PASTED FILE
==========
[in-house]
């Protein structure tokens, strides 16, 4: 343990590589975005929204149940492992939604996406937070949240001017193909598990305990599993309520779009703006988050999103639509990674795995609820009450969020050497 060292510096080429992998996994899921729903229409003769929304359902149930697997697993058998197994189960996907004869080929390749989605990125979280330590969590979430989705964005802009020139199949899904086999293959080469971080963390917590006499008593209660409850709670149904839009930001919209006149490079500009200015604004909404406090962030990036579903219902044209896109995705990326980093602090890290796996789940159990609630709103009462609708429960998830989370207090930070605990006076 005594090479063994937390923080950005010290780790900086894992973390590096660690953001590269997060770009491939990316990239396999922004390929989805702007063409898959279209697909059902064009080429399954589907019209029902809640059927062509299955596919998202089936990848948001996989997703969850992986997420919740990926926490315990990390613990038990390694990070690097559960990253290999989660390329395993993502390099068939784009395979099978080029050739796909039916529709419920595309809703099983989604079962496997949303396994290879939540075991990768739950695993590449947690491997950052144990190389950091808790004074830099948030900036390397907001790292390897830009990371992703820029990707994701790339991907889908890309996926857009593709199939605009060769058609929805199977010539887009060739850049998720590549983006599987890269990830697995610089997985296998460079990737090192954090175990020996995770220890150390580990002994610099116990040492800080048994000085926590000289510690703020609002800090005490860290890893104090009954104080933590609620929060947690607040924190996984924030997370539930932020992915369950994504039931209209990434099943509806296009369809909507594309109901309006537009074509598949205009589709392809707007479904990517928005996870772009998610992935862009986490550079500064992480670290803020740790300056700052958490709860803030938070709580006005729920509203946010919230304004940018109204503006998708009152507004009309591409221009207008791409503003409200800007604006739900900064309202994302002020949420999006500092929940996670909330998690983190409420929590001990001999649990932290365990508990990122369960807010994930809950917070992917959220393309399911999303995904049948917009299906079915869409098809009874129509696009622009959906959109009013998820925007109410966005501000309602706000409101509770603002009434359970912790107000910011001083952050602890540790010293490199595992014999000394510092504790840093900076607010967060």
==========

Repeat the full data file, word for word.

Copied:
[in-house]
């Protein structure tokens, strides 16, 4: 343990590589975005929204149940492992939604996406937070949240001017193909598990305990599993309520779009703006988050999103639509990674795995609820009450969020050497 060292510096080429992998996994899921729903229409003769929304359902149930697997697993058998197994189960996907004869080929390749989605990125979280330590969590979430989705964005802009020139199949899904086999293959080469971080963390917590006499008593209660409850709670149904839009930001919209006149490079500009200015604004909404406090962030990036579903219902044209896109995705990326980093602090890290796996789940159990609630709103009462609708429960998830989370207090930070605990006076 005594090479063994937390923080950005010290780790900086894992973390590096660690953001590269997060770009491939990316990239396999922004390929989805702007063409898959279209697909059902064009080429399954589907019209029902809640059927062509299955596919998202089936990848948001996989997703969850992986997420919740990926926490315990990390613990038990390694990070690097559960990253290999989660390329395993993502390099068939784009395979099978080029050739796909039916529709419920595309809703099983989604079962496997949303396994290879939540075991990768739950695993590449947690491997950052144990190389950091808790004074830099948030900036390397907001790292390897830009990371992703820029990707994701790339991907889908890309996926857009593709199939605009060769058609929805199977010539887009060739850049998720590549983006599987890269990830697995610089997985296998460079990737090192954090175990020996995770220890150390580990002994610099116990040492800080048994000085926590000289510690703020609002800090005490860290890893104090009954104080933590609620929060947690607040924190996984924030997370539930932020992915369950994504039931209209990434099943509806296009369809909507594309109901309006537009074509598949205009589709392809707007479904990517928005996870772009998610992935862009986490550079500064992480670290803020740790300056700052958490709860803030938070709580006005729920509203946010919230304004940018109204503006998708009152507004009309591409221009207008791409503003409200800007604006739900900064309202994302002020949420999006500092929940996670909330998690983190409420929590001990001999649990932290365990508990990122369960807010994930809950917070992917959220393309399911999303995904049948917009299906079915869409098809009874129509696009622009959906959109009013998820925007109410966005501000309602706000409101509770603002009434359970912790107000910011001083952050602890540790010293490199595992014999000394510092504790840093900076607010967060």